• Well, first of all, thank you! Women are right to be wary of hitchhiking, some have been murdered and I’m sure any number have had reluctant sex, to say the least. I have picked up girls and women from time to time, an Aboriginal woman going home from prison, two drunk women who made me improper offers, backpackers, runaway girls – one I persuaded to sit in the passenger seat while I had a few hours sleep (as my own kids used to), took her as far as I could, then got her to ring her mother, another who got out at the next stop because I wouldn’t let her smoke.


  3. Great story. I read it to the end.
    My own hitching story goes back to the mid 1980’s. Breaking down outside of Yass and needing to get back to Tumbarumba. Slept overnight on the picnic tables down by the Yass River and walked out to the edge of town next morning. Got a ride in a log truck to Tumut within 20 minutes and hitched south from there. Picked up a ride with some seriously stoned fruit pickers driving at about 30km/hr (farrrkkk mate, we’re practically moving at LIGHT SPEED) and took over an hour to make the 40 minute drive.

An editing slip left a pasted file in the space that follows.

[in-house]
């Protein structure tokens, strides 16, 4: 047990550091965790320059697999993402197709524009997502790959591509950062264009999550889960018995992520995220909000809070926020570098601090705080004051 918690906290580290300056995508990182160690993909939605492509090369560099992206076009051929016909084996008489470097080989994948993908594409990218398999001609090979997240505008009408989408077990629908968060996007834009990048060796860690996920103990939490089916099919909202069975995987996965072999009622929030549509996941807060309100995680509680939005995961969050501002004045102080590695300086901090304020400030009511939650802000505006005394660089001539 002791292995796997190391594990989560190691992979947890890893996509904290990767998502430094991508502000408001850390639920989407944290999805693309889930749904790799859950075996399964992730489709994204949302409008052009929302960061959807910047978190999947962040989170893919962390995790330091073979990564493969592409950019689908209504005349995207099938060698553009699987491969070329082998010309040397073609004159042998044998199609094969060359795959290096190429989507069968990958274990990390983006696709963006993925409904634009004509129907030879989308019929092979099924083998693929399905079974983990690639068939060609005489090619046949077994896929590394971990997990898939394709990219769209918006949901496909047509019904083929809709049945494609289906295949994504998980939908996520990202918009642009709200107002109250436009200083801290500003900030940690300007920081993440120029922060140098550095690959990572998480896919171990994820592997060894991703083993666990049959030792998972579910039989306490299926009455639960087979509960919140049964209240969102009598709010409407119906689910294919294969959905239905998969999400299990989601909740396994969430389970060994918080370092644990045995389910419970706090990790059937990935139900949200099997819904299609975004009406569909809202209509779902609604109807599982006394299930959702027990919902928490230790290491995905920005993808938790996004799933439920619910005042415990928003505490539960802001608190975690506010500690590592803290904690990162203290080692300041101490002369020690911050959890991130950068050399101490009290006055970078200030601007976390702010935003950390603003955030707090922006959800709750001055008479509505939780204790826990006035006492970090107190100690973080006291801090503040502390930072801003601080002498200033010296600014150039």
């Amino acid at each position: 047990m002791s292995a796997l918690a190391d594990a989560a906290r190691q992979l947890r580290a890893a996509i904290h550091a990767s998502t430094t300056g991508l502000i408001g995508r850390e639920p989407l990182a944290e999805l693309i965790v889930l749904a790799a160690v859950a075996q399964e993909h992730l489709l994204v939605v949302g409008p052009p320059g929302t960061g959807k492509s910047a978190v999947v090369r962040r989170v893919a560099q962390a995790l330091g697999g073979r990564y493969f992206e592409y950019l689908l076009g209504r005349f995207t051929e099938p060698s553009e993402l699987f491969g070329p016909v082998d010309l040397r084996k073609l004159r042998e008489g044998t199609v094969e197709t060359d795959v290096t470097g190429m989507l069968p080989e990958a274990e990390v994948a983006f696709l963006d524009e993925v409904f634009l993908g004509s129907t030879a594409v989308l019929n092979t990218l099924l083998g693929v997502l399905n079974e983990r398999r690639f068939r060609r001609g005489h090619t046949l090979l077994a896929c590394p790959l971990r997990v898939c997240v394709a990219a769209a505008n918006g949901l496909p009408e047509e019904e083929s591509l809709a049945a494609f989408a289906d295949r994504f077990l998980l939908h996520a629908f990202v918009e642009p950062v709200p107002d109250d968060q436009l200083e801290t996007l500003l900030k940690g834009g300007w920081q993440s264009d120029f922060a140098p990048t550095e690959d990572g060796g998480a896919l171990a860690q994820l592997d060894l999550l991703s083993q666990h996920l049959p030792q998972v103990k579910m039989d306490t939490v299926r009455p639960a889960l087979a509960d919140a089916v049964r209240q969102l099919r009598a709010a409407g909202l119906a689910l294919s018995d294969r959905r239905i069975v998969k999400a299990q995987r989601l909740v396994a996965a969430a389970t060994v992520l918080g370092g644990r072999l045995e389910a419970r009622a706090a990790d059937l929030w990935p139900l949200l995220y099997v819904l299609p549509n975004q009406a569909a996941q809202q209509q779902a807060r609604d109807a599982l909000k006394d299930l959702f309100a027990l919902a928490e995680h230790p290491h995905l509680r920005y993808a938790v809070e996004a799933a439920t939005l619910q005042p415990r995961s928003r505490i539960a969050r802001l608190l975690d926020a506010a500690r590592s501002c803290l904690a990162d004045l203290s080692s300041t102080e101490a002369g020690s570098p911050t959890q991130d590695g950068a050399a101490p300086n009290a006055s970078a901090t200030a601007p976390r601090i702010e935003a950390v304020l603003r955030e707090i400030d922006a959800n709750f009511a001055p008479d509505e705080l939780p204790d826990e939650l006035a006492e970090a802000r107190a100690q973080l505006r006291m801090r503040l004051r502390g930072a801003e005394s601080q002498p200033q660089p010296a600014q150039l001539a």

One of the picker girls came home with me and stayed the night, but left at first light.
    I still don’t know her name.

    ‘Ah this world is truly rotten,
    but my sins are all forgotten
    And my work will be remembered
    When the alleys beat their drums’


    • Jingelic. Thanks for reading my story and for adding one of your own. I would have loved to ride in that timber truck, they go to some scary places (My third truck used to belong to Doons of Tumut and was still painted in their colours – yellow and brown). Isn’t it odd, but perhaps typical of our twenties, the people we meet for a day or a week, bond with, and never see again.


  4. I also read to the end Bill – I enjoy your stories a lot.